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What Can You Do To Find More Great Candidates?


by Larry Sternberg, President at Talent Plus, Inc.

I’m very much NOT an expert in social media, so this post is not about how to make better use of social media to find great candidates. Experts on that topic are numerous and easy to find. This post is about an under-utilized, poorly utilized, old-school approach that still delivers great results.

Ask some but not all your employees who they know. Don’t ask every employee because you want to ask only your best people. It turns out the birds of a feather really do flock together. Top performers know other top performers. But here’s a secret: this approach only works if you ask for these recruiting leads through one-on-one conversations. Here are some examples of questions you can use.

  • Who do you know who has the kind of drive and positive attitude you have?
  • Who’s the best person you’ve ever worked with?
  • Who’s the best supervisor you ever had?
  • Who do you know who’s very well-organized and gets a lot done?
  • Who do you know who’s always smiling?
  • Who do you know who can sell anything to anybody?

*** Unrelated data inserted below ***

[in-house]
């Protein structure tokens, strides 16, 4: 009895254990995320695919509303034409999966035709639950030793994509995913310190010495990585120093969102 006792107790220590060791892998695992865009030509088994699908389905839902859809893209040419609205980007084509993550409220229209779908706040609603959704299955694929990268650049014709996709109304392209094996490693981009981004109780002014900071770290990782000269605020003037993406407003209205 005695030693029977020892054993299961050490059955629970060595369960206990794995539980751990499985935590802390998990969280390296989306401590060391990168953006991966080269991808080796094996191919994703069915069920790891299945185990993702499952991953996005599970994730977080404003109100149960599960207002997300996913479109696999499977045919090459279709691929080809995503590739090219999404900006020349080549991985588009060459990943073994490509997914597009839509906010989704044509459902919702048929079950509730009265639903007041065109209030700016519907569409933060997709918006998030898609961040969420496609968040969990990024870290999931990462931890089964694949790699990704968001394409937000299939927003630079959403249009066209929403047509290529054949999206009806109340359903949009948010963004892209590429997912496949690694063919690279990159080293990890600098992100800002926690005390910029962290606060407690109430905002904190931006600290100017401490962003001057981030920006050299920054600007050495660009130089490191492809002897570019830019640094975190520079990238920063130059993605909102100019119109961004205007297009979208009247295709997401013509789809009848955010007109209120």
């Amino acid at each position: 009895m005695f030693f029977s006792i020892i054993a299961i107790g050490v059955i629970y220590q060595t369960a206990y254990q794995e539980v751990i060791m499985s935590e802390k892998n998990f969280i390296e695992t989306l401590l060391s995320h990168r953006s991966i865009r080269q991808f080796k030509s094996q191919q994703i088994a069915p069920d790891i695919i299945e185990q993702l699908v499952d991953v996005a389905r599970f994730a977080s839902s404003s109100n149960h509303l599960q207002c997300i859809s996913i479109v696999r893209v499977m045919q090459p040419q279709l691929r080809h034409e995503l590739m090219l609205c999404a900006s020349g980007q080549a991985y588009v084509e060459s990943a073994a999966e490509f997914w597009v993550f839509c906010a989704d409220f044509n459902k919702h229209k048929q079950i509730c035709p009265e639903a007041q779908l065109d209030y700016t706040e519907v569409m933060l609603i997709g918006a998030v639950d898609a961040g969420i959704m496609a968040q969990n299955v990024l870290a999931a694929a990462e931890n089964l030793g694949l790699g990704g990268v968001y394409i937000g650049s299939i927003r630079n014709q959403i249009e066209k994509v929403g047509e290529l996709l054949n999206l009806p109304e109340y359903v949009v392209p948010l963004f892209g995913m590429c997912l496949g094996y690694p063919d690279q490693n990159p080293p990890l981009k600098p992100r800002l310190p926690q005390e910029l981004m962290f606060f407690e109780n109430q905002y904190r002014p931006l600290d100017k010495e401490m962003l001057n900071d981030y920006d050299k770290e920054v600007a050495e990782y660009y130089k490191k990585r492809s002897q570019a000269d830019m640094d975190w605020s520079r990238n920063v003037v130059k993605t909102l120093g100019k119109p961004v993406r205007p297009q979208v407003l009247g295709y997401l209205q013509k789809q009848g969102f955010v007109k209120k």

These are just examples. The questions you ask will depend on the kind of position you’re trying to fill and the kinds of strengths necessary to excel in those positions. There are some, however, that are darned near universal. Work ethic, positive attitude and honesty come to mind.

When you’re asking these types of questions, the person you’re asking might not think of anyone right away. Please note: You’ll often need to pull this information out of someone by asking several questions in several different ways.

Even when someone gives you a name, the’ll often immediately give you several reasons why that person won’t want this job. For instance, they’re making too much money, they won’t want to move or they really like it where they are. Just respond, “That’s OK, I’ve got nothing to lose by calling them.” You don’t know when a person’s situation might change such that they’re interested in exploring opportunities with you. And even if they’re not interested they might know someone who’d be a great candidate.

Don’t talk yourself out of making a call. You have to pursue a lot of leads to close one. Recruiting is just selling in different clothing.

If you make a habit of tapping in to your best employees’ personal networks through one-on-one conversations, they’ll feel more valued, they’ll be more engaged, and you’ll find more great candidates. What’s not to like?

Thanks to Katie Rhone for suggesting this topic.

And thanks for reading. As always, I welcome your thoughts.

Larry Sternberg

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